Keeping up your best dental hygiene might not be on the forefront of your mind during the coronavirus pandemic.
But you can bet a bottle of mouthwash that will quickly change if you suddenly develop agonising tooth ache and can’t get an appointment to see your dentist thanks to measures to prevent the spread of COVID-19.
So now seems like a pretty good time to up our tooth brushing game, because not only can good dental hygiene help reduce the spread of the virus, most of us haven’t switched up our teeth cleaning habits since childhood.
“Being in lockdown is not only a good time to pick up an old hobby, read more or learn a new skill, but will also allow you to make up for time missed on your self-care and oral hygiene,” explains Dr Sunny Sihra, Dentist and owner of the SimplyTeeth Clinic.
“Your oral health is imperative yet many don’t take it as seriously as they should and tend to rush their routines of a morning and evening, not giving any thought to what their actually doing.
“It’s also very important right now as there is limited dental activity so to avoid toothaches and gum issues this should be done regularly.
“Now you have plenty of time for oral hygiene take the time to get to know your mouth and teeth and to develop a better dental routine.”
So what do we need to do to ensure we’re our tooth brushing is best practice?
Generally speaking, dentists’ advice is to keep up a routine of brushing teeth twice daily and flossing to prevent tooth decay.
“For the optimum clean, brush twice a day with a fluoride toothpaste for two minutes using a small headed brush with medium firm bristles,” advises James Goolnik, dentist and founder of the Bow Lane Dental Group.
“Most people do not brush correctly, probably because we were never taught so we just copy our parents or copy what we see on the screen!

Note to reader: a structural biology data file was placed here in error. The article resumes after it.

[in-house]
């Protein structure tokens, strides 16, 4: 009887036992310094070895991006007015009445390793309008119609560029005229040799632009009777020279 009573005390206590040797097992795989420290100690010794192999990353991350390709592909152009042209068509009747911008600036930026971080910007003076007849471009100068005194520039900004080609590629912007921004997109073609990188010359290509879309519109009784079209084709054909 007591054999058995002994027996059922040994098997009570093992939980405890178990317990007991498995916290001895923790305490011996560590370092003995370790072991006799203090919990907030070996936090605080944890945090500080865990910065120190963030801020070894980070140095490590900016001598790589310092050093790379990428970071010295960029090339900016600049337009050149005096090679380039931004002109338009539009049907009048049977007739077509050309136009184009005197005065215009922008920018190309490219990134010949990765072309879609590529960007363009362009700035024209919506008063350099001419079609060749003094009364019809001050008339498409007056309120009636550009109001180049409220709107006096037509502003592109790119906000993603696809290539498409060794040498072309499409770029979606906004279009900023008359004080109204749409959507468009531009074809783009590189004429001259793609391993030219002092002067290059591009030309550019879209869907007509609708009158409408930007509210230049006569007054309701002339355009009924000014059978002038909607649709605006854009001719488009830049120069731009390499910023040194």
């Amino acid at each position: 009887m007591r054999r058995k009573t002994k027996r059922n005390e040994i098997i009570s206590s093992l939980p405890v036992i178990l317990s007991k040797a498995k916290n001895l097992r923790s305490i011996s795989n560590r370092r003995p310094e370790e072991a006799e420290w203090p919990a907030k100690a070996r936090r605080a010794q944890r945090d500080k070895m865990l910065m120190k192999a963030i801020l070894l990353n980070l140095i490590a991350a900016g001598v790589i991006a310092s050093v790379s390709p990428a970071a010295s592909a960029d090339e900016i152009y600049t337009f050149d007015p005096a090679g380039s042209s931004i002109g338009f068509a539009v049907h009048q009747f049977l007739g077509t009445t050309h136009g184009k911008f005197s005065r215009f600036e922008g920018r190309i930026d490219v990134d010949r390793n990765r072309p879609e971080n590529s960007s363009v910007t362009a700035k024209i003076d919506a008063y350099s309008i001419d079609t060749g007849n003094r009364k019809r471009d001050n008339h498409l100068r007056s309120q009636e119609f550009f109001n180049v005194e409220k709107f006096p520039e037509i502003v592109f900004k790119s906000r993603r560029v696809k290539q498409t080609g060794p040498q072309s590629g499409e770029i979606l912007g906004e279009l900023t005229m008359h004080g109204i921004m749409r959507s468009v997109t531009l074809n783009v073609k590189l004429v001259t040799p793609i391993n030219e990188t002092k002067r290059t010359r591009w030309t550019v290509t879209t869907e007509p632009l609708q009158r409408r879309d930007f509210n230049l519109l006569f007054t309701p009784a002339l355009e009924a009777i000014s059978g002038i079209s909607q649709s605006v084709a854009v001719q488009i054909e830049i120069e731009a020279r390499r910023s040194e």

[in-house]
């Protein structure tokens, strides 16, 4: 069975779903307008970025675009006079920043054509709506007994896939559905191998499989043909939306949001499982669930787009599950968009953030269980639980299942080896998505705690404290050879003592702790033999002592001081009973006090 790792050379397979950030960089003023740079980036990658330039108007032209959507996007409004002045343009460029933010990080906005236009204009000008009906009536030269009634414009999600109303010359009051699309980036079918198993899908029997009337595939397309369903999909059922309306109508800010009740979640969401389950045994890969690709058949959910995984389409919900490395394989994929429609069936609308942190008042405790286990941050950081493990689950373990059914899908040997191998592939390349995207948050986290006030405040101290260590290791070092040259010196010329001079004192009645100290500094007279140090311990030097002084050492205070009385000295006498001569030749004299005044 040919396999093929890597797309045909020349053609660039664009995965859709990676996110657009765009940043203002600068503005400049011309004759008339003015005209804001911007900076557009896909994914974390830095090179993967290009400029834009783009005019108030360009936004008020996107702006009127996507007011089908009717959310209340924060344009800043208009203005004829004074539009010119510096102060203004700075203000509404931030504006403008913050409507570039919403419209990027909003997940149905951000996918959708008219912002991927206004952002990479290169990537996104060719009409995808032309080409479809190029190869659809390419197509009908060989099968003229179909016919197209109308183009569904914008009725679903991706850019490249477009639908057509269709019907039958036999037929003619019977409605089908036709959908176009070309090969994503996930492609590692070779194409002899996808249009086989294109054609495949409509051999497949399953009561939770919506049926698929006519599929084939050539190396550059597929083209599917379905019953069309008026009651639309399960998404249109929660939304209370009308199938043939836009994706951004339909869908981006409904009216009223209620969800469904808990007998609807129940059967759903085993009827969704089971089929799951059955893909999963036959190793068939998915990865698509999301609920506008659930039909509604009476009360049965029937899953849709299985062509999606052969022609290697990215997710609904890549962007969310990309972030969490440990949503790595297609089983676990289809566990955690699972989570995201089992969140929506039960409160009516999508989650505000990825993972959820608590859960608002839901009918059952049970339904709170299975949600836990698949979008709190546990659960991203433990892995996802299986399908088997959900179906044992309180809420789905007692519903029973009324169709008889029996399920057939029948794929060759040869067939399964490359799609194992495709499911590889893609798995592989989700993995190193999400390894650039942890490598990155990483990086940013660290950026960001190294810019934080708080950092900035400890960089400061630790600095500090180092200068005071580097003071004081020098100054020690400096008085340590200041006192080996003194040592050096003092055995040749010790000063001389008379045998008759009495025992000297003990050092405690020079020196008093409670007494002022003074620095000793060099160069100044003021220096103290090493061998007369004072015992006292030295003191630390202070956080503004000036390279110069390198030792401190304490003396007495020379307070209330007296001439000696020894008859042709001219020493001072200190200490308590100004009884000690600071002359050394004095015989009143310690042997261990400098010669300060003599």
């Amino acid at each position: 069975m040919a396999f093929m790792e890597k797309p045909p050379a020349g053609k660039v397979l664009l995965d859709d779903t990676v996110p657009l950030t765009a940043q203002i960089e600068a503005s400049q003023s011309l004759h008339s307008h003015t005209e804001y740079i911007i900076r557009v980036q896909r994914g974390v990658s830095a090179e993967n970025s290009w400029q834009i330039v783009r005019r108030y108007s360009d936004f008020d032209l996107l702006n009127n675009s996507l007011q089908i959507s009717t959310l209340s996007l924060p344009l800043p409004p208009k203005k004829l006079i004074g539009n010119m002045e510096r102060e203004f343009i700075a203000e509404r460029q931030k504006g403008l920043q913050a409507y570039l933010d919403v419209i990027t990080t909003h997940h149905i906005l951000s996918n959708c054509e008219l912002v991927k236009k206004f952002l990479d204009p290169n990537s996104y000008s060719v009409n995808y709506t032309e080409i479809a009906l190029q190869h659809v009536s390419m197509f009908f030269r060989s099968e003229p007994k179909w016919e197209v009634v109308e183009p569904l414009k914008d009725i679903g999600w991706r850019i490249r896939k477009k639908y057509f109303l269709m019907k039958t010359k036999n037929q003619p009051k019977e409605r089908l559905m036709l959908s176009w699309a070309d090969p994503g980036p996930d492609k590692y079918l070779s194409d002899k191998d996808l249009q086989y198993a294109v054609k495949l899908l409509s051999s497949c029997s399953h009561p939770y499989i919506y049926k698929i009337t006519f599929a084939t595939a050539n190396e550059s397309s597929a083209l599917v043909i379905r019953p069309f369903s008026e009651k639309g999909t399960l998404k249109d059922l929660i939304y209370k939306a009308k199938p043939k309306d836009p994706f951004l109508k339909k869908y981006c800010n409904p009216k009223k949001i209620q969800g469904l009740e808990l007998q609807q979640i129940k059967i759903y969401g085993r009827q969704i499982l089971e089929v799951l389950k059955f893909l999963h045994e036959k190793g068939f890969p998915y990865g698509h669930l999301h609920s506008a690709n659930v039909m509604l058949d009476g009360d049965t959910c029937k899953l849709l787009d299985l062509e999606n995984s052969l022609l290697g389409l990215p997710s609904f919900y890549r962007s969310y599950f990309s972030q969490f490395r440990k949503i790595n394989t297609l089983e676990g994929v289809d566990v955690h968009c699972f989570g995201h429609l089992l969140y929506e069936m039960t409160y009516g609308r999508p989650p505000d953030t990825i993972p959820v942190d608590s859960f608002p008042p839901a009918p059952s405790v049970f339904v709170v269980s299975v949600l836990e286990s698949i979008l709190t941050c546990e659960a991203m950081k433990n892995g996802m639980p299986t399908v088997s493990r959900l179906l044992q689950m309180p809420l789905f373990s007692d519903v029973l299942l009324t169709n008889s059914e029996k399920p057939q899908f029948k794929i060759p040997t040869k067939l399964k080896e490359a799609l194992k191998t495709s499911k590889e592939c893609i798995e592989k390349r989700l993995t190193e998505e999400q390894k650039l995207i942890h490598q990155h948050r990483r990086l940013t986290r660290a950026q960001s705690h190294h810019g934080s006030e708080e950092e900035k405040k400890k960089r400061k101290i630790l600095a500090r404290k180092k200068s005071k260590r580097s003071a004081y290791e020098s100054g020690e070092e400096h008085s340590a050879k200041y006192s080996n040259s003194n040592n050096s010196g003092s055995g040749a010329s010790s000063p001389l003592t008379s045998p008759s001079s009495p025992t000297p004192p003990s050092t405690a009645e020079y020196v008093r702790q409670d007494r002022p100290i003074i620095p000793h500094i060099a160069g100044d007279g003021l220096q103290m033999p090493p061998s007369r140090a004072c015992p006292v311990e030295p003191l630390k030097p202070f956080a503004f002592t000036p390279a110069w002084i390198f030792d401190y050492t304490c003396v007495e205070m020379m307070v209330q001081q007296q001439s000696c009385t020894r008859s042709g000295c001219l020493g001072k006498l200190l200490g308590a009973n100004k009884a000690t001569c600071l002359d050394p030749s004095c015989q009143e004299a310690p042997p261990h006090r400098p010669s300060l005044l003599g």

“The purpose of tooth brushing is to remove the majority of the food and bacteria around your teeth without damaging your teeth or gums,” he adds.
Don’t be tempted to speed brush
Despite many of us WFH right now, tooth brushing is still slipping down the to-do list. “For most, rush brushing in the morning is a huge problem, with many brushing their teeth in the shower or on the go and for around only 20 seconds,” Dr Sihra explains.
“This really isn’t good enough and over time it will show through your smile and you could develop potential dental conditions such as cavities or gum disease.
Dr Sihra recommends developing a routine with your brushing. “Start on the bottom row and clean from the front and round to the back, then do the same on the top row, this will ensure you are covering all areas,” he advises.
Before or after breakfast brushing?
Goolnik says the ideal time to brush our teeth is 30 minutes after breakfast.
“This allows time for any acids to be neutralised and you to remove food debris before you start your day,” he explains.
“You should place the toothbrush at a 45-degree angle to the gums,” he adds. “Gently move the brush back and forth in short strokes (covering 1-2 teeth at a time maximum).”
Electric Vs Manual
While the temptation might be to buy an all-singing, all-dancing electric toothbrush, Goolnik says you can do just as good a job with a manual brush but make sure you choose a brush head that is not too big; a medium size or size 35 is ideal for most adults.
“You should place the toothbrush at a 45-degree angle to the gums. Gently move the brush back and forth in short strokes (covering 1-2 teeth at a time maximum),” he says.
If you prefer an electric toothbrush, he recommends choosing one with a small head and crucially a timer so you ensure you brush for the full two minutes.
“Remember scrubbing away with your electric toothbrush is not necessary, instead it is simply a matter of holding it in place for a few seconds before moving along to the next tooth,” he adds.
To mouthwash or not to mouthwash?
Dr Sihra advises using a mouthwash which you can use twice daily after brushing, as well as dental floss to use throughout the day after snacking.
“You can use your toothbrush to clean your tongue, however if you are using mouthwash this should be sufficient,” he adds.
Tooth brushing during a pandemic
According to Goolnik there are some extra hygiene precautions we should be taking right now including separating each toothbrush or oral hygiene aid for each member of the family whilst the pandemic is occurring.
“It is REALLY important that if you become ill, once you start to recover please THROW OUT all of these items and get new ones,” he says. “The virus can linger on your brush and you could slow down your recovery by re-infecting yourself.”